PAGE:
Women more likely to develop anxiety and depression after heart attack

Women are more likely to develop anxiety and depression after a heart attack (myocardial infarction; MI) than men, according to research presented at Acute Cardiovascular Care 2014 by Professor Pranas Serpytis from Lithuania. Continue reading

Mutation associated with cleft palate in humans, dogs identified

Mutation associated with cleft palate in humans, dogs identified

Scientists studying birth defects in humans and purebred dogs have identified an association between cleft lip and cleft palate — conditions that occur when the lip and mouth fail to form properly during pregnancy — and a mutation in the ADAMTS20 gene. Continue reading

Children’s genes affect their mothers’ risk of rheumatoid arthritis

Children’s genes affect their mothers’ risk of rheumatoid arthritis

A child’s genetic makeup may contribute to his or her mother’s risk of rheumatoid arthritis, possibly explaining why women are at higher risk of developing the disease than men. This research will be presented October 21, at the American Society of Human Genetics (ASHG) 2014 Annual Meeting in San Diego. Rheumatoid arthritis, a painful inflammatory condition that primarily affects the joints, has been tied to a variety of genetic and environmental factors, including lifestyle factors and previous infections. Continue reading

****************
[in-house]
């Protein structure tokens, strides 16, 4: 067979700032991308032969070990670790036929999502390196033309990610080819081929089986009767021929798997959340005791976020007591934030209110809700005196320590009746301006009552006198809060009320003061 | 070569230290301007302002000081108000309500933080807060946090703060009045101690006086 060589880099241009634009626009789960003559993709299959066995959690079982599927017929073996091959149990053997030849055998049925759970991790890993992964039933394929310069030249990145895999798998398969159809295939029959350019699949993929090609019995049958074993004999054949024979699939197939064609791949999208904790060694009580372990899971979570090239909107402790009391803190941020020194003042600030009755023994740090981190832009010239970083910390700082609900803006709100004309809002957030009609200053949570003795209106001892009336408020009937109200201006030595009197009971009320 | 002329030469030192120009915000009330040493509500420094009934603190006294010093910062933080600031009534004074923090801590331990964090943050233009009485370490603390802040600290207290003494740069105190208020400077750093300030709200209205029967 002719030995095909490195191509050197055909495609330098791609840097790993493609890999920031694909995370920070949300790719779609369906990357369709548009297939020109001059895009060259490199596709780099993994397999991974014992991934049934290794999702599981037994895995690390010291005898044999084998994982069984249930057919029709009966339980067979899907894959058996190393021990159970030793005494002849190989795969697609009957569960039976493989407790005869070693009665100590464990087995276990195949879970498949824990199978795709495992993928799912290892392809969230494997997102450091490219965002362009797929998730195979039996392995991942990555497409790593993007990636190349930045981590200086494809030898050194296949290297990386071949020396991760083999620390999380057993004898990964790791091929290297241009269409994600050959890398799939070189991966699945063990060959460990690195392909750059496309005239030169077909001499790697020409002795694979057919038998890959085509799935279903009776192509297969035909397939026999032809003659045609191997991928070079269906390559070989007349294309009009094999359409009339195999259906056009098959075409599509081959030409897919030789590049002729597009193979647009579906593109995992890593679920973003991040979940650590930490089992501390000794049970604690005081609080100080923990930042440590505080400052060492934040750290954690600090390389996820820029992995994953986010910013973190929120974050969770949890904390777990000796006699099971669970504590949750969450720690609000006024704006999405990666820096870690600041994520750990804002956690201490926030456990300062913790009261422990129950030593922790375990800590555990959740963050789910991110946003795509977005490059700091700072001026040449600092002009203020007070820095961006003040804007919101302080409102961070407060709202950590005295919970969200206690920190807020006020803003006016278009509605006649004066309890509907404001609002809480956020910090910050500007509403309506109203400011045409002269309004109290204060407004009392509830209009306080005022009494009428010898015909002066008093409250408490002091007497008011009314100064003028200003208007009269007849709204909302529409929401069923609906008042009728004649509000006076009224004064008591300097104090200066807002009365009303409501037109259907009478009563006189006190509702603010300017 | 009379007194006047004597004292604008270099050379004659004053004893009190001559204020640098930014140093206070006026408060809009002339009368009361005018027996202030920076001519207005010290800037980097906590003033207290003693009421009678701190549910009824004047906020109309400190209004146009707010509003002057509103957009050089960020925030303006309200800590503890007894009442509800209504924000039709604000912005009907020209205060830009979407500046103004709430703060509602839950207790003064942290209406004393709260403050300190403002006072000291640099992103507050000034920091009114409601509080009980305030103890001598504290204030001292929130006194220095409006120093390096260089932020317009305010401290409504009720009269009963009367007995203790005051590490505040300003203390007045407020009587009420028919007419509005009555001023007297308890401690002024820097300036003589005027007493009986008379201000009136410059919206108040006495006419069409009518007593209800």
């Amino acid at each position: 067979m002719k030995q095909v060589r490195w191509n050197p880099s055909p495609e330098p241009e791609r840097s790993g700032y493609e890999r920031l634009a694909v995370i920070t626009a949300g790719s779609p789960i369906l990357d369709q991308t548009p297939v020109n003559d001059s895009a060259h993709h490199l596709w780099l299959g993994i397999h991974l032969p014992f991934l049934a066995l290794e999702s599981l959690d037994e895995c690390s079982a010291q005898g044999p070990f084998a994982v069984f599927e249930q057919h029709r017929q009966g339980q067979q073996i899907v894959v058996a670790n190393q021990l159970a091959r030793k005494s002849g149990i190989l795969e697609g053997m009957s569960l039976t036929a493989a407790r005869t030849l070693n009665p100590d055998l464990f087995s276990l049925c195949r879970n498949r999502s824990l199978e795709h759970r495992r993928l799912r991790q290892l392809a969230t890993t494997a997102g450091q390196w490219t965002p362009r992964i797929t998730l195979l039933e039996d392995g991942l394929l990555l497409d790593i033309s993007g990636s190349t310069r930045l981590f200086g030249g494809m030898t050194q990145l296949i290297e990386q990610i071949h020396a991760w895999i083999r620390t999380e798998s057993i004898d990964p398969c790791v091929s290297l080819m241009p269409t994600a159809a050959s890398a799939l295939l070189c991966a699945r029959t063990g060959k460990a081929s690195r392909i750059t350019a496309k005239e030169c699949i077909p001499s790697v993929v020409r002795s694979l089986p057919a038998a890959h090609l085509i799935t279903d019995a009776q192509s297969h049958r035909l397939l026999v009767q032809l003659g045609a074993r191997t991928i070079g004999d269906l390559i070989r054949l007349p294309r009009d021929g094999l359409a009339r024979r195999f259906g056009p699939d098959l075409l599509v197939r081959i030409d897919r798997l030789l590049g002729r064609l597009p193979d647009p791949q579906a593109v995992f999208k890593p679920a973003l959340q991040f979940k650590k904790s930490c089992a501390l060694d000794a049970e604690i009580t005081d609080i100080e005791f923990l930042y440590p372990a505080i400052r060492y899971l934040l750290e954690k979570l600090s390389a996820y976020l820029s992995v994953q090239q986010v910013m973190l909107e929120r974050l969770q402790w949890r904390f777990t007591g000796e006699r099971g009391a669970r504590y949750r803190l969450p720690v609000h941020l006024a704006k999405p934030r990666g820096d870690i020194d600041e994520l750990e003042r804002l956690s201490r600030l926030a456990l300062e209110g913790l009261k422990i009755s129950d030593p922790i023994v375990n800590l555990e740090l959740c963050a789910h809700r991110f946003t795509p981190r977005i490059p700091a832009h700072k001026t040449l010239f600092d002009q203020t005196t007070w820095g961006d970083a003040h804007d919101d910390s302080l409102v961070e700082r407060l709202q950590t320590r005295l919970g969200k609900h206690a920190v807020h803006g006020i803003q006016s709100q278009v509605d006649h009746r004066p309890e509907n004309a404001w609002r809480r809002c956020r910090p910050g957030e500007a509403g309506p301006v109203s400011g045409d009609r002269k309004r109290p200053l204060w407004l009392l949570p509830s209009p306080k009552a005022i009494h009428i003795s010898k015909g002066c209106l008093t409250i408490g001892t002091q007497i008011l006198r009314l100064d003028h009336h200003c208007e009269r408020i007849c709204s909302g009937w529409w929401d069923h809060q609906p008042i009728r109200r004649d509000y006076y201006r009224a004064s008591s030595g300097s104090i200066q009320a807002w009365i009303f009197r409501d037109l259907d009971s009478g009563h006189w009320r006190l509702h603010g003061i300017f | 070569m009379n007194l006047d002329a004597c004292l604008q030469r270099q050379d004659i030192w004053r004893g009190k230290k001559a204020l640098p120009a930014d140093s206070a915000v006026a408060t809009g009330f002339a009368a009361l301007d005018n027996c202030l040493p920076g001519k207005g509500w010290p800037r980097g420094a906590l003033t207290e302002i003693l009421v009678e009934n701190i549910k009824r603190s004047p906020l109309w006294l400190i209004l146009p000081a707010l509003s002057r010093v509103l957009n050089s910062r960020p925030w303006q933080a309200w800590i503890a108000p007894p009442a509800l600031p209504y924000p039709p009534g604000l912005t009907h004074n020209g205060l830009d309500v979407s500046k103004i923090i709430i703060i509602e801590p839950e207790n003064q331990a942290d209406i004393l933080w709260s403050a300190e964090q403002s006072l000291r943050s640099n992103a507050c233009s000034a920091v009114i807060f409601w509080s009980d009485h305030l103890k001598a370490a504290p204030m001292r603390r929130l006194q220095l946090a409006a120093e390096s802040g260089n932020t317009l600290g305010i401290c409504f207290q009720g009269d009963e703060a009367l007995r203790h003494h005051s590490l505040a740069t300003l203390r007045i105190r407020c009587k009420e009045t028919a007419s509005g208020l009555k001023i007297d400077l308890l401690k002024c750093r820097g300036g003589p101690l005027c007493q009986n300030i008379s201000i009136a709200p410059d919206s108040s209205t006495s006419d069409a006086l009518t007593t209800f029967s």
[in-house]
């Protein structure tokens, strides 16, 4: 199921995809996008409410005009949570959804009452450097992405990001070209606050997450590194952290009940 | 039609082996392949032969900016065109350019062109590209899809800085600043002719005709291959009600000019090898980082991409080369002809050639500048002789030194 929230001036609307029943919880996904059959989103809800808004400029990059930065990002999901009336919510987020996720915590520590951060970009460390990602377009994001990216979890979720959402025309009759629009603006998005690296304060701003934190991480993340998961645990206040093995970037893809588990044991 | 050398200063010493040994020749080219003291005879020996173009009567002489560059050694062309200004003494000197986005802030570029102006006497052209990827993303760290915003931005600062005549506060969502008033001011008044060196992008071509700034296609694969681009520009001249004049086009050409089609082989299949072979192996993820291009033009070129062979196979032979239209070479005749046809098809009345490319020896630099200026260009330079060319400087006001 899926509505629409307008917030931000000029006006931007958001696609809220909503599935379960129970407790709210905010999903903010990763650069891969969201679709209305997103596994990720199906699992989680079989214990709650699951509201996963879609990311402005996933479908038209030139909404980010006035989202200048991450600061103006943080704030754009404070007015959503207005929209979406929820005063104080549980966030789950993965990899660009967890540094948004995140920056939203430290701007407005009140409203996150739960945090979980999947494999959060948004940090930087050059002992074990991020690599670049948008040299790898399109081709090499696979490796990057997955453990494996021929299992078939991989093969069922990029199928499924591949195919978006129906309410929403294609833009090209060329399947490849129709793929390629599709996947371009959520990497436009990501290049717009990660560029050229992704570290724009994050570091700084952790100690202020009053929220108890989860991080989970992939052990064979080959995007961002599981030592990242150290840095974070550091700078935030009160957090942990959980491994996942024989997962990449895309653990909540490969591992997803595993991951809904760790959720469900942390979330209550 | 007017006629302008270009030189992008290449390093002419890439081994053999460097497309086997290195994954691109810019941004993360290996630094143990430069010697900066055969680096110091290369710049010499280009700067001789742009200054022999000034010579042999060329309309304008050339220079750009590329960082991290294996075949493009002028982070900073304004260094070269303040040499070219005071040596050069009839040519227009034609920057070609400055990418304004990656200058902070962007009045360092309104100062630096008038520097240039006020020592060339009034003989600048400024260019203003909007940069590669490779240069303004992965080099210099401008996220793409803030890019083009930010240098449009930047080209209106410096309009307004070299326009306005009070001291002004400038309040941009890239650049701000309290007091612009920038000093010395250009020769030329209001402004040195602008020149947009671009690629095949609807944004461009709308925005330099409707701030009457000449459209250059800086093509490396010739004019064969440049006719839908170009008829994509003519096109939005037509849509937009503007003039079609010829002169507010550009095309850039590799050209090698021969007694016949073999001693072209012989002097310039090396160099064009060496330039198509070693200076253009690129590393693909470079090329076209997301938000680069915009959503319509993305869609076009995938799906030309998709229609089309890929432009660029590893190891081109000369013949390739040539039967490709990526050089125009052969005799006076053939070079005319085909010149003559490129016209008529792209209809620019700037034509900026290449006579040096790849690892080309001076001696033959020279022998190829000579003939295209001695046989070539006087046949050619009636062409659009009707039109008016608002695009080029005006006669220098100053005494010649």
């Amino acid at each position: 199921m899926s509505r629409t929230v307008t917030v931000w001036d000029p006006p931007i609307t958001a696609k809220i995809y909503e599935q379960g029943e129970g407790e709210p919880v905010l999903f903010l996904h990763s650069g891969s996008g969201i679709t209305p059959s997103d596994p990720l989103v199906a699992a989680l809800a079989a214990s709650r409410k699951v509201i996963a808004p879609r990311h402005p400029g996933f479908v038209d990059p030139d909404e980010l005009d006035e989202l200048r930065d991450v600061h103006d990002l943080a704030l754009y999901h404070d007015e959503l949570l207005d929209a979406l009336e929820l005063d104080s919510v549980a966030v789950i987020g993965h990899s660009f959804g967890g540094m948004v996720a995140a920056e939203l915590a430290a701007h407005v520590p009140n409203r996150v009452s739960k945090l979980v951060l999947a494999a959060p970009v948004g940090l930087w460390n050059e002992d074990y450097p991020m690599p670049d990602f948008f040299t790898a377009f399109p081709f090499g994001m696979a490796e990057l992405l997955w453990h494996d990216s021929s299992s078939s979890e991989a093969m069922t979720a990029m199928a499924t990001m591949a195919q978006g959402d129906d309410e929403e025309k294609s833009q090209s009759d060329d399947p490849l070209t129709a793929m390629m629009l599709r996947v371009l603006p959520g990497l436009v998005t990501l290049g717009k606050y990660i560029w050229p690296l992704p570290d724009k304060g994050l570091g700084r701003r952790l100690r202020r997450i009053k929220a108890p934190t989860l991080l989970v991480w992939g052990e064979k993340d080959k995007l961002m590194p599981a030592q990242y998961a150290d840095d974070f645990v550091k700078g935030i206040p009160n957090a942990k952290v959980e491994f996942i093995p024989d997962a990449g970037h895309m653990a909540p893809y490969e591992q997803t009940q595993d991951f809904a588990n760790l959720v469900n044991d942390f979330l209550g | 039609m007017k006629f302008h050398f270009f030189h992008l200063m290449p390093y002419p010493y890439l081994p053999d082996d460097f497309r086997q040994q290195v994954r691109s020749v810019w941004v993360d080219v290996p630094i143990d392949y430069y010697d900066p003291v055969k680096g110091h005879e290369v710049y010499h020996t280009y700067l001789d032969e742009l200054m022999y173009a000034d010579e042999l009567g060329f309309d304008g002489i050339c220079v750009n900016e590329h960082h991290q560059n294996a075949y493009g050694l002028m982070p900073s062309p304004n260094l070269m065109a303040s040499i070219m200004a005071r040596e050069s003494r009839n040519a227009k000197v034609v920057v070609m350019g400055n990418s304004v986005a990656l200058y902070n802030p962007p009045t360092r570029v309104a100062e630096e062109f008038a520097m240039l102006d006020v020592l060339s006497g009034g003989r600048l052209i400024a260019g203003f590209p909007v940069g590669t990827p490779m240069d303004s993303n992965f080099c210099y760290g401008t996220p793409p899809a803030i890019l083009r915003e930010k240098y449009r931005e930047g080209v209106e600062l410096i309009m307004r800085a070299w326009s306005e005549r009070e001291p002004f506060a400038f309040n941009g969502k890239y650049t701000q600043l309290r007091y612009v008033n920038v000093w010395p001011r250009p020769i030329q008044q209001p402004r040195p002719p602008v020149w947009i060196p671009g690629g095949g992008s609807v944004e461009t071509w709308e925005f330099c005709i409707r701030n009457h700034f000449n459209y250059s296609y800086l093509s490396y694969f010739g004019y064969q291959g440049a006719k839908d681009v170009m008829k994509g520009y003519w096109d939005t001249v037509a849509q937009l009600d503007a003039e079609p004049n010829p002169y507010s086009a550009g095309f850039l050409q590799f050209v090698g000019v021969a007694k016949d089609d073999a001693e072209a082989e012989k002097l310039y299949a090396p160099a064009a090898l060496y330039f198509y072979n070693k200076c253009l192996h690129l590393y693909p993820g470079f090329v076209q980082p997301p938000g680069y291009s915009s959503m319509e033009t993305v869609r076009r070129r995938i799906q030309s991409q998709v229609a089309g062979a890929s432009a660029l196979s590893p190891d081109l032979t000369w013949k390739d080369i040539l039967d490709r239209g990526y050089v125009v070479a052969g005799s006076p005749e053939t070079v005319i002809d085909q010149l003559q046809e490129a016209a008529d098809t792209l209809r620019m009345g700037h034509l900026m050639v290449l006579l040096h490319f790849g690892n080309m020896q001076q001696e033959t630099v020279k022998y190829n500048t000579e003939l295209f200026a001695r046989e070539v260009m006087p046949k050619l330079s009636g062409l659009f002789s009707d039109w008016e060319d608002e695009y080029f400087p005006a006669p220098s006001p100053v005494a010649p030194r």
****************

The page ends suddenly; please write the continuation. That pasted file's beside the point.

Women driven by status, wealth rather than wanting babies, study suggests

Women driven by status, wealth rather than wanting babies, study suggests

A new study suggests that women are more driven to seek wealth and status than they are to reproduce. The research by Oxford University and Sheffield University says although low fertility may seem to go against traditional ideas about evolutionary success, a woman will delay and reduce her fertility if it brings her opportunities for higher status. The findings are based on interviews with 9,000 women in Mongolia, a country that underwent a sudden transition from a Soviet-style state to mass privatization Continue reading

Women driven by status, wealth rather than wanting babies, study suggests

Women driven by status, wealth rather than wanting babies, study suggests